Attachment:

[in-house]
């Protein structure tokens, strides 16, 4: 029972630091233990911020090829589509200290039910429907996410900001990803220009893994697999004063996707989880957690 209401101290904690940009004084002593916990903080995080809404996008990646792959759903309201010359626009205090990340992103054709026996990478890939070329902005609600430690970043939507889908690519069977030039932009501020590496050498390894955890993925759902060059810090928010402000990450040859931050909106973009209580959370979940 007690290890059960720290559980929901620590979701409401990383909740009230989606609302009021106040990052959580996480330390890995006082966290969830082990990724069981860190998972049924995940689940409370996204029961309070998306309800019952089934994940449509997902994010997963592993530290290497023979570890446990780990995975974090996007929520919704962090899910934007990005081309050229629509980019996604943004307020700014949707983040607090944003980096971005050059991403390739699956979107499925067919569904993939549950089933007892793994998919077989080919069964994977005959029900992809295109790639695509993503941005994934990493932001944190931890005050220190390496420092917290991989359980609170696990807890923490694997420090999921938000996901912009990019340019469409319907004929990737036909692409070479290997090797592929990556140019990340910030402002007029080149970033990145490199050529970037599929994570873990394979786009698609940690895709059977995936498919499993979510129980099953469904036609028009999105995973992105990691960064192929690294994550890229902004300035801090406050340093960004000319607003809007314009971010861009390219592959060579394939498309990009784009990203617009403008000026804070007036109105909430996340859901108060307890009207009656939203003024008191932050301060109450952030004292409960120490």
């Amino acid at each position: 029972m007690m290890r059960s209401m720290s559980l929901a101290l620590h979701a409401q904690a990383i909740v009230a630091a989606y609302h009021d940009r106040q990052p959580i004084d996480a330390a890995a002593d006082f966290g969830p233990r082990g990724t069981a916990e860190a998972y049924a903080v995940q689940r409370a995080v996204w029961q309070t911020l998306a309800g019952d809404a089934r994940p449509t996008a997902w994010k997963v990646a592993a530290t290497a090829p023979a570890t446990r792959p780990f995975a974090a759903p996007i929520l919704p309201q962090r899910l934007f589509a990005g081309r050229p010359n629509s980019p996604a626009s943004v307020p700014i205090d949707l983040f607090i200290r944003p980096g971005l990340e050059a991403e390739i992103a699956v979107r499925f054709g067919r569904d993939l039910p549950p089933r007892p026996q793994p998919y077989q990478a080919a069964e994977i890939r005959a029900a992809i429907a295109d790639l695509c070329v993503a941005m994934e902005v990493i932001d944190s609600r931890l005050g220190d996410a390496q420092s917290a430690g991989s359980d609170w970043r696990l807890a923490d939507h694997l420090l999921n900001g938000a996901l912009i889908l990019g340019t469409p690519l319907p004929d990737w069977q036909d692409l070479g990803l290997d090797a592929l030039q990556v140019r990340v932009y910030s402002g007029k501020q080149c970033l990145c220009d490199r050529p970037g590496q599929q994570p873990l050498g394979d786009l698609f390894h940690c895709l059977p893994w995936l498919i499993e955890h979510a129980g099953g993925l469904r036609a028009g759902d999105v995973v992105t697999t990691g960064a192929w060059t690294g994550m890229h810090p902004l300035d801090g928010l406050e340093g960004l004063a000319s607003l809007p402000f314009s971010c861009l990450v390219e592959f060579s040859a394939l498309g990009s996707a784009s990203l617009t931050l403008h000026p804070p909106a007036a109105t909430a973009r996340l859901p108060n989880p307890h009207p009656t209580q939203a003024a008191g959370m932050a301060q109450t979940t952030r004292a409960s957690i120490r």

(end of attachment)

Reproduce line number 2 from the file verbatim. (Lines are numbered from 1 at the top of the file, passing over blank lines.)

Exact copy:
């Protein structure tokens, strides 16, 4: 029972630091233990911020090829589509200290039910429907996410900001990803220009893994697999004063996707989880957690 209401101290904690940009004084002593916990903080995080809404996008990646792959759903309201010359626009205090990340992103054709026996990478890939070329902005609600430690970043939507889908690519069977030039932009501020590496050498390894955890993925759902060059810090928010402000990450040859931050909106973009209580959370979940 007690290890059960720290559980929901620590979701409401990383909740009230989606609302009021106040990052959580996480330390890995006082966290969830082990990724069981860190998972049924995940689940409370996204029961309070998306309800019952089934994940449509997902994010997963592993530290290497023979570890446990780990995975974090996007929520919704962090899910934007990005081309050229629509980019996604943004307020700014949707983040607090944003980096971005050059991403390739699956979107499925067919569904993939549950089933007892793994998919077989080919069964994977005959029900992809295109790639695509993503941005994934990493932001944190931890005050220190390496420092917290991989359980609170696990807890923490694997420090999921938000996901912009990019340019469409319907004929990737036909692409070479290997090797592929990556140019990340910030402002007029080149970033990145490199050529970037599929994570873990394979786009698609940690895709059977995936498919499993979510129980099953469904036609028009999105995973992105990691960064192929690294994550890229902004300035801090406050340093960004000319607003809007314009971010861009390219592959060579394939498309990009784009990203617009403008000026804070007036109105909430996340859901108060307890009207009656939203003024008191932050301060109450952030004292409960120490």